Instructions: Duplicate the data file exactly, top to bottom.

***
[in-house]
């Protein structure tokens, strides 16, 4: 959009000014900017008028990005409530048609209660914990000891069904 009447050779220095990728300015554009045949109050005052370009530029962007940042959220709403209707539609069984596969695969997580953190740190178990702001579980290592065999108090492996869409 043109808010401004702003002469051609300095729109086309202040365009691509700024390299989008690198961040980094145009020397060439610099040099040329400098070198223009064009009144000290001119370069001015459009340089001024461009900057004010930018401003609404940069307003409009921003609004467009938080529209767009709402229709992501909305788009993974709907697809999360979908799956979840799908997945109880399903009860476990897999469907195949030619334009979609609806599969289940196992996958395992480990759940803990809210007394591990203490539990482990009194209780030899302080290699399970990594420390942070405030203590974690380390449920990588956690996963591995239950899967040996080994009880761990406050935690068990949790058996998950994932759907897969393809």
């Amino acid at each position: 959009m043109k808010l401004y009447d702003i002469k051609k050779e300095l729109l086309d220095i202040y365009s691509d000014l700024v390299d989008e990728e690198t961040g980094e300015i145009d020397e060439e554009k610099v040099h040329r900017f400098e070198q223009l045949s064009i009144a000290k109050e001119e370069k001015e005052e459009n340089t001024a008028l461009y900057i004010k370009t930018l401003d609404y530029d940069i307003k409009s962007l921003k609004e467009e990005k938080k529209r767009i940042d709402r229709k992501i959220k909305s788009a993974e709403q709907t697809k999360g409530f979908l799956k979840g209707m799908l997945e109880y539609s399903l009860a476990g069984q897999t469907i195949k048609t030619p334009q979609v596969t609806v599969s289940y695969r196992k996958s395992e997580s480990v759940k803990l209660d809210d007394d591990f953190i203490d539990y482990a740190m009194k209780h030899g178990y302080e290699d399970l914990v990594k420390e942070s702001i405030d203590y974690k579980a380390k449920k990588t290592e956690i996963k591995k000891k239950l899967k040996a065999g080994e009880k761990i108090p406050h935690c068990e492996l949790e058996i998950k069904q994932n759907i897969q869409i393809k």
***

[in-house]
């Protein structure tokens, strides 16, 4: 959009000014900017008028990005409530048609209660914990000891069904 009447050779220095990728300015554009045949109050005052370009530029962007940042959220709403209707539609069984596969695969997580953190740190178990702001579980290592065999108090492996869409 043109808010401004702003002469051609300095729109086309202040365009691509700024390299989008690198961040980094145009020397060439610099040099040329400098070198223009064009009144000290001119370069001015459009340089001024461009900057004010930018401003609404940069307003409009921003609004467009938080529209767009709402229709992501909305788009993974709907697809999360979908799956979840799908997945109880399903009860476990897999469907195949030619334009979609609806599969289940196992996958395992480990759940803990809210007394591990203490539990482990009194209780030899302080290699399970990594420390942070405030203590974690380390449920990588956690996963591995239950899967040996080994009880761990406050935690068990949790058996998950994932759907897969393809």
């Amino acid at each position: 959009m043109k808010l401004y009447d702003i002469k051609k050779e300095l729109l086309d220095i202040y365009s691509d000014l700024v390299d989008e990728e690198t961040g980094e300015i145009d020397e060439e554009k610099v040099h040329r900017f400098e070198q223009l045949s064009i009144a000290k109050e001119e370069k001015e005052e459009n340089t001024a008028l461009y900057i004010k370009t930018l401003d609404y530029d940069i307003k409009s962007l921003k609004e467009e990005k938080k529209r767009i940042d709402r229709k992501i959220k909305s788009a993974e709403q709907t697809k999360g409530f979908l799956k979840g209707m799908l997945e109880y539609s399903l009860a476990g069984q897999t469907i195949k048609t030619p334009q979609v596969t609806v599969s289940y695969r196992k996958s395992e997580s480990v759940k803990l209660d809210d007394d591990f953190i203490d539990y482990a740190m009194k209780h030899g178990y302080e290699d399970l914990v990594k420390e942070s702001i405030d203590y974690k579980a380390k449920k990588t290592e956690i996963k591995k000891k239950l899967k040996a065999g080994e009880k761990i108090p406050h935690c068990e492996l949790e058996i998950k069904q994932n759907i897969q869409i393809k």